The Avenue, severed by the A344, will be reconnected to Stonehenge soon

linking it with the River Avon. It has long been considered as the formal processional approach to the monument and is aligned with the solstice axis of Stonehenge. But its connection with Stonehenge had been severed by the A344 for centuries as the road cut through the delicate earthwork at an almost perpendicular angle.

The two ditches were found in excavations undertaken by Wessex Archaeology in their expected positions near to the Heel Stone, about 24 metres from the entrance to monument.

                                                  

Missing Piece in the Jigsaw

Heather Sebire, properties curator and archaeologist at English Heritage, said: “The part of the Avenue that was cut through by the road has obviously been destroyed forever, but we were hopeful that archaeology below the road would survive.  And here we have it – the missing piece in the jigsaw.  It is very exciting to find a piece of physical evidence that officially makes the connection which we were hoping for.”

Dr Nick Snashall, National Trust Archaeologist for the World Heritage Site, said “This is a once in several life time’s opportunity to investigate the Avenue beneath the old road surface.  It has enabled us to confirm with total certainty for the first time that Stonehenge and its Avenue were once linked and will be so again shortly.”

The Avenue is difficult to identify on the ground but is clearly visible on aerial photographs. Once the A344 has been restored to grass in the summer of 2014, interpretation features will be put in place to clearly mark out the solstice alignment to enable visitors to appreciate the position of the Avenue and its intimate connection with and significance to Stonehenge.

                                                         

Parchmarks discovered at Stonehenge by staff Simon Banton and Timothy Daw © Simon Banton/English Heritage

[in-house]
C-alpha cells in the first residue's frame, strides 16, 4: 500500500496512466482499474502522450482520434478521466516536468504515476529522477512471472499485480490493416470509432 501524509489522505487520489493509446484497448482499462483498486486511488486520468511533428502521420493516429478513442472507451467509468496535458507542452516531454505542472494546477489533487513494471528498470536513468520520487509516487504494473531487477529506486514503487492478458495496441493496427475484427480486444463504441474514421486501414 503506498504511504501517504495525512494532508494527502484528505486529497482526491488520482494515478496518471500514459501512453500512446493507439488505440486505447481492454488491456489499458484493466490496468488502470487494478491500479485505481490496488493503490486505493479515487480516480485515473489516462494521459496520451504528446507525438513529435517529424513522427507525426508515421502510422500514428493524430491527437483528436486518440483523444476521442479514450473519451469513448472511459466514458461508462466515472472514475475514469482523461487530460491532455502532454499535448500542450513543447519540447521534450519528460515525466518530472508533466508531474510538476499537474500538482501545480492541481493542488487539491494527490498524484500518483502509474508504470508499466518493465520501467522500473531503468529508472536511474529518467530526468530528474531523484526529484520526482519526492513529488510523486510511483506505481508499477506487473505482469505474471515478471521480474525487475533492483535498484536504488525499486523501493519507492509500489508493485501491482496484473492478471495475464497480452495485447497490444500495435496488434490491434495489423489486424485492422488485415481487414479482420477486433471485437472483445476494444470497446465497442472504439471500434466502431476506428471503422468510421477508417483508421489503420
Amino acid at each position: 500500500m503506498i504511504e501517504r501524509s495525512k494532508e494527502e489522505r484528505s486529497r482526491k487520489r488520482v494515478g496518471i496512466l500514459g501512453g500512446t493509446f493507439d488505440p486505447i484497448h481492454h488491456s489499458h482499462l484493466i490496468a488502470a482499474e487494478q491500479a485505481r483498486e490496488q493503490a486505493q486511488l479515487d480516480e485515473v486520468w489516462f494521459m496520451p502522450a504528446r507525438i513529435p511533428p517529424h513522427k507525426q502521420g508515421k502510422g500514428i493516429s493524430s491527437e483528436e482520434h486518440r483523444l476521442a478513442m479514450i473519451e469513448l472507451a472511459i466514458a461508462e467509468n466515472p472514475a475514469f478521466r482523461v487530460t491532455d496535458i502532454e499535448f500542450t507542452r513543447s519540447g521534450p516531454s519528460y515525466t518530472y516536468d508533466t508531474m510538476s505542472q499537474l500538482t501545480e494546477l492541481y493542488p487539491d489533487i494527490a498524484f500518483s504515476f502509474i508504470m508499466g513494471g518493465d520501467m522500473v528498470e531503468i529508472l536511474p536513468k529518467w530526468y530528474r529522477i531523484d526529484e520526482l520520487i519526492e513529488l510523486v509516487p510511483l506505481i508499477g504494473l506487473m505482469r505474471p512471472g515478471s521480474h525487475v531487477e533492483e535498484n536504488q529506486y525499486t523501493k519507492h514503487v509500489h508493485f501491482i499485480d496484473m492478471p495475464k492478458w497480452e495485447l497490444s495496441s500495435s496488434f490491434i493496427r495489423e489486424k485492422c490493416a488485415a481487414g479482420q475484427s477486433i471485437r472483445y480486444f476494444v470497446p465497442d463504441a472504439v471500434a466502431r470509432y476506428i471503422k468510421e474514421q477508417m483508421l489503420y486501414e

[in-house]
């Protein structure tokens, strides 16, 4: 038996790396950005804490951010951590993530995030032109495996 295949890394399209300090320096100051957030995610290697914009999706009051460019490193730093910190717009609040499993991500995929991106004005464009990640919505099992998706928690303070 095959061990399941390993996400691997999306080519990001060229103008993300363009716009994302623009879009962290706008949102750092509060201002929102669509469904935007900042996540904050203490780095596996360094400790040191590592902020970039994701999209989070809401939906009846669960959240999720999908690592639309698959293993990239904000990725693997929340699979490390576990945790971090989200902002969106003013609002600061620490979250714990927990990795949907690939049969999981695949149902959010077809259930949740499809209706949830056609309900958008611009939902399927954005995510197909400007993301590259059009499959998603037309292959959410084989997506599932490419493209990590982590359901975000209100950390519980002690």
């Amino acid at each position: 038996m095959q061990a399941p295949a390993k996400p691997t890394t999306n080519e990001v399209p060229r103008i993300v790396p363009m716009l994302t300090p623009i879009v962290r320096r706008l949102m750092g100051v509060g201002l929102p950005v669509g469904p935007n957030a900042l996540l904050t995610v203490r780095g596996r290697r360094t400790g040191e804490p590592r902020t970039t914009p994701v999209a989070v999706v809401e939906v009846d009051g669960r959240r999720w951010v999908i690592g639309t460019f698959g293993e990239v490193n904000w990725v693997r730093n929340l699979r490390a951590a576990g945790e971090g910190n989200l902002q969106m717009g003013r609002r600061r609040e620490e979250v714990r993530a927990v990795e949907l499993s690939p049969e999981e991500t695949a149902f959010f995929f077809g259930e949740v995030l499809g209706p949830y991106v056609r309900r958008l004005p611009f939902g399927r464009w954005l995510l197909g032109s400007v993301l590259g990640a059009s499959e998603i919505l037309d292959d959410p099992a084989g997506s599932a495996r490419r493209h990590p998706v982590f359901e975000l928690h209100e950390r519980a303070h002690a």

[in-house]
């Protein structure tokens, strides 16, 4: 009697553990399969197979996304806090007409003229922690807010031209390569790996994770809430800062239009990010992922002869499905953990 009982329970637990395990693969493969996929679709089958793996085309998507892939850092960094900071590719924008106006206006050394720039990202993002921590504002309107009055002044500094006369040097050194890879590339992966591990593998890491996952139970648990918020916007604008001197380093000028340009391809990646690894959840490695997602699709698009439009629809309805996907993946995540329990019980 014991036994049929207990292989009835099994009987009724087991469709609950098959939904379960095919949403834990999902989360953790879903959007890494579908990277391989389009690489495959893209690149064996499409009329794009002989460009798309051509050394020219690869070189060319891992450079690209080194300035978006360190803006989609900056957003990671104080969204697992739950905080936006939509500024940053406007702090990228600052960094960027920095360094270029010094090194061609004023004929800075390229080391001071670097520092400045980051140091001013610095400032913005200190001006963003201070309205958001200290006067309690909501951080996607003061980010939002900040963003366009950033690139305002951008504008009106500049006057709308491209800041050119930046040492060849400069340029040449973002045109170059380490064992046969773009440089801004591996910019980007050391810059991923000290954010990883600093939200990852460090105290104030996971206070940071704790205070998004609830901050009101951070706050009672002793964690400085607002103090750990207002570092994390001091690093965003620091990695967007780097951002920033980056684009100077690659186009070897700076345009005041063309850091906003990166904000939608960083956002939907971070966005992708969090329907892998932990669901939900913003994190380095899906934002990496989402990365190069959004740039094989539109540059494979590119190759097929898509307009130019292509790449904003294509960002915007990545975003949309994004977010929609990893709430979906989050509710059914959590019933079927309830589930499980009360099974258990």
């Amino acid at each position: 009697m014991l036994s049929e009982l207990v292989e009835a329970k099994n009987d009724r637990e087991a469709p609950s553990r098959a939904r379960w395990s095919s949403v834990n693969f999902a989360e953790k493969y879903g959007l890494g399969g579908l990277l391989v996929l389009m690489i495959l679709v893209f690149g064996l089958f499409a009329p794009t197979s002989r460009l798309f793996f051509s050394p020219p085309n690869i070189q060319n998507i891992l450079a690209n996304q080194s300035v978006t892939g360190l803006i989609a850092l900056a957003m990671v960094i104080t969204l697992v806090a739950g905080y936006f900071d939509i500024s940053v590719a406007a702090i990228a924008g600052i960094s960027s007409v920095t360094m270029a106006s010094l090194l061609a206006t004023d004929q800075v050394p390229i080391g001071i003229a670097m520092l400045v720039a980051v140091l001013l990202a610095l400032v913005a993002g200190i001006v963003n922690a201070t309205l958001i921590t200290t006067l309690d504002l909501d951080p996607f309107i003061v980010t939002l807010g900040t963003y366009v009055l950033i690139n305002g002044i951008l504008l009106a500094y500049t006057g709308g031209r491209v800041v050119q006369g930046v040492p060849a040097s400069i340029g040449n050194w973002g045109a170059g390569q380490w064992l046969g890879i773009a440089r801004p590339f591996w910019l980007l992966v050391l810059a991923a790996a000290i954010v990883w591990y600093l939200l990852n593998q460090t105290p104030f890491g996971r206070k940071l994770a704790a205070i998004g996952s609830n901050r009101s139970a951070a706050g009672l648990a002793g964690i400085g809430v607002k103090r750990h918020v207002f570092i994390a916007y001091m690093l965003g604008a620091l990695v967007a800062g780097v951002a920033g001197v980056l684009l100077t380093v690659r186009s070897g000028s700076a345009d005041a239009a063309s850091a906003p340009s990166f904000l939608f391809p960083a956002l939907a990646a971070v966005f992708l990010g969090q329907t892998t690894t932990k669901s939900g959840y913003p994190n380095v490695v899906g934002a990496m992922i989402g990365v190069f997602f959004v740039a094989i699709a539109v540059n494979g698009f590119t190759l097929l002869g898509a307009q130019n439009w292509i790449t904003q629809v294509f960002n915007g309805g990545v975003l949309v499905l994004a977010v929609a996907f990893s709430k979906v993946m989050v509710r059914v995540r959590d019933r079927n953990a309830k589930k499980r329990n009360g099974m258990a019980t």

Parchmarks discovered at Stonehenge by staff Simon Banton and Timothy Daw
© Simon Banton/English Heritage

Parchmarks at the Stone Circle

The recent prolonged spell of dry weather has also led to some exciting discoveries within the stone circle. Two eagle-eyed members of staff spotted some dry areas of grass, or parchmarks, amongst the stone circle in July. After investigation by English Heritage experts they seem to be positions of three holes where stones 17, 18 and 19 might have stood on the south-west side of the outer sarsen circle.

Susan Greaney, senior properties historian at English Heritage, said: “There is still debate among archaeologists whether Stonehenge was a full or incomplete circle, and the discovery of these holes for missing stones has strengthened the case for it being a full circle, albeit uneven and less perfectly formed in the south-west quadrant.”

NOTE: This story as reported in the Guardian on 9 September contains a number of inaccuracies. The article, including the headline, failed to distinguish between fact and interpretation, and presented one expert’s view as established fact. It also gives the impression that the expert’s view has been adopted by English Heritage. This is very confusing. English Heritage is firmly of the view that Stonehenge was built as a prehistoric temple aligned with the movements of the sun, contrary to what was implied in the article.

Professor Mike Parker Pearson’s theory about the naturally formed ridges is interesting, but is by no means established. English Heritage’s role was to record any archaeology that survived under the A344 and present the results of the recent discoveries clearly to the public. English Heritage’s interpretation of Stonehenge in general will be presented at the new visitor centre due to open in December 2013.

Article Source from English Heritage: http://www.english-heritage.org.uk/about/news/summer-discoveries-stonehenge/

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Discovery of 5,000-year-old skull ‘in fabulous condition’ on side of river sparks mystery as archaeologists claim it would not have survived in water

1 09 2013